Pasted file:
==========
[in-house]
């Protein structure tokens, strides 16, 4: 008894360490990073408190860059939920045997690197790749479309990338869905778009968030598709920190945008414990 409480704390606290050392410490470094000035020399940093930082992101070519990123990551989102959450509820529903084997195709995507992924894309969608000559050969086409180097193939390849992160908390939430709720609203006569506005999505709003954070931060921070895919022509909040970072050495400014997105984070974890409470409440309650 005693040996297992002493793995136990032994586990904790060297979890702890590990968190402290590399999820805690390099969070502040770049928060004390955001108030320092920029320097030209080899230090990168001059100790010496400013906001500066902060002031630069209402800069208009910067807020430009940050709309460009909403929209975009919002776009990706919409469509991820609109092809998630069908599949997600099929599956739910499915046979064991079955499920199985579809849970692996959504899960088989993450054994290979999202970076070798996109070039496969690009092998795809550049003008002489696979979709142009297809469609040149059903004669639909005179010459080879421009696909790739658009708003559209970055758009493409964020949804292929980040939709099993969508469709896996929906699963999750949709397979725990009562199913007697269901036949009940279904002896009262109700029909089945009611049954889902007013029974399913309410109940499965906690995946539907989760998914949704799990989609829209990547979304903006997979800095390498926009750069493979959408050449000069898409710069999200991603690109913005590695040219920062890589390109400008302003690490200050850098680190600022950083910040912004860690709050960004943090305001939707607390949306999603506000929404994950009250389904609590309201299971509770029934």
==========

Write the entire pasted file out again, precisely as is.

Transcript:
[in-house]
């Protein structure tokens, strides 16, 4: 008894360490990073408190860059939920045997690197790749479309990338869905778009968030598709920190945008414990 409480704390606290050392410490470094000035020399940093930082992101070519990123990551989102959450509820529903084997195709995507992924894309969608000559050969086409180097193939390849992160908390939430709720609203006569506005999505709003954070931060921070895919022509909040970072050495400014997105984070974890409470409440309650 005693040996297992002493793995136990032994586990904790060297979890702890590990968190402290590399999820805690390099969070502040770049928060004390955001108030320092920029320097030209080899230090990168001059100790010496400013906001500066902060002031630069209402800069208009910067807020430009940050709309460009909403929209975009919002776009990706919409469509991820609109092809998630069908599949997600099929599956739910499915046979064991079955499920199985579809849970692996959504899960088989993450054994290979999202970076070798996109070039496969690009092998795809550049003008002489696979979709142009297809469609040149059903004669639909005179010459080879421009696909790739658009708003559209970055758009493409964020949804292929980040939709099993969508469709896996929906699963999750949709397979725990009562199913007697269901036949009940279904002896009262109700029909089945009611049954889902007013029974399913309410109940499965906690995946539907989760998914949704799990989609829209990547979304903006997979800095390498926009750069493979959408050449000069898409710069999200991603690109913005590695040219920062890589390109400008302003690490200050850098680190600022950083910040912004860690709050960004943090305001939707607390949306999603506000929404994950009250389904609590309201299971509770029934």